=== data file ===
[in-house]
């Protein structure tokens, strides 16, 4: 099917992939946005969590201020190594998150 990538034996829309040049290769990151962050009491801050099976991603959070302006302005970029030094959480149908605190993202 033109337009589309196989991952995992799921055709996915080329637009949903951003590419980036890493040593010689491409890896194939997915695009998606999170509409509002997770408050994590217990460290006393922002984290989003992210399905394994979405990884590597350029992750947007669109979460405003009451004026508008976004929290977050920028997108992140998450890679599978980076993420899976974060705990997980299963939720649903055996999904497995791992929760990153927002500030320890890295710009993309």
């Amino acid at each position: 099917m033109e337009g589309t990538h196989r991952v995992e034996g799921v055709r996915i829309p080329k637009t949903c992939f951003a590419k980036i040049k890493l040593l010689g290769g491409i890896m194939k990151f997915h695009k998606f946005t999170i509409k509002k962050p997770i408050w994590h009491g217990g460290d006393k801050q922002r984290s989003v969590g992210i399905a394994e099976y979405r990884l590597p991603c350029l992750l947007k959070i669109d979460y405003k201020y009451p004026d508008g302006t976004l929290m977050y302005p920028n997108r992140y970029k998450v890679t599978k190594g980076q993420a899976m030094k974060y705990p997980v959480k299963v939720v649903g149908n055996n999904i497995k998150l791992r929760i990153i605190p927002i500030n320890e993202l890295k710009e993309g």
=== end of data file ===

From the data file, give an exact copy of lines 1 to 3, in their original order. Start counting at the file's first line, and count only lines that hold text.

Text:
[in-house]
């Protein structure tokens, strides 16, 4: 099917992939946005969590201020190594998150 990538034996829309040049290769990151962050009491801050099976991603959070302006302005970029030094959480149908605190993202 033109337009589309196989991952995992799921055709996915080329637009949903951003590419980036890493040593010689491409890896194939997915695009998606999170509409509002997770408050994590217990460290006393922002984290989003992210399905394994979405990884590597350029992750947007669109979460405003009451004026508008976004929290977050920028997108992140998450890679599978980076993420899976974060705990997980299963939720649903055996999904497995791992929760990153927002500030320890890295710009993309």
């Amino acid at each position: 099917m033109e337009g589309t990538h196989r991952v995992e034996g799921v055709r996915i829309p080329k637009t949903c992939f951003a590419k980036i040049k890493l040593l010689g290769g491409i890896m194939k990151f997915h695009k998606f946005t999170i509409k509002k962050p997770i408050w994590h009491g217990g460290d006393k801050q922002r984290s989003v969590g992210i399905a394994e099976y979405r990884l590597p991603c350029l992750l947007k959070i669109d979460y405003k201020y009451p004026d508008g302006t976004l929290m977050y302005p920028n997108r992140y970029k998450v890679t599978k190594g980076q993420a899976m030094k974060y705990p997980v959480k299963v939720v649903g149908n055996n999904i497995k998150l791992r929760i990153i605190p927002i500030n320890e993202l890295k710009e993309g």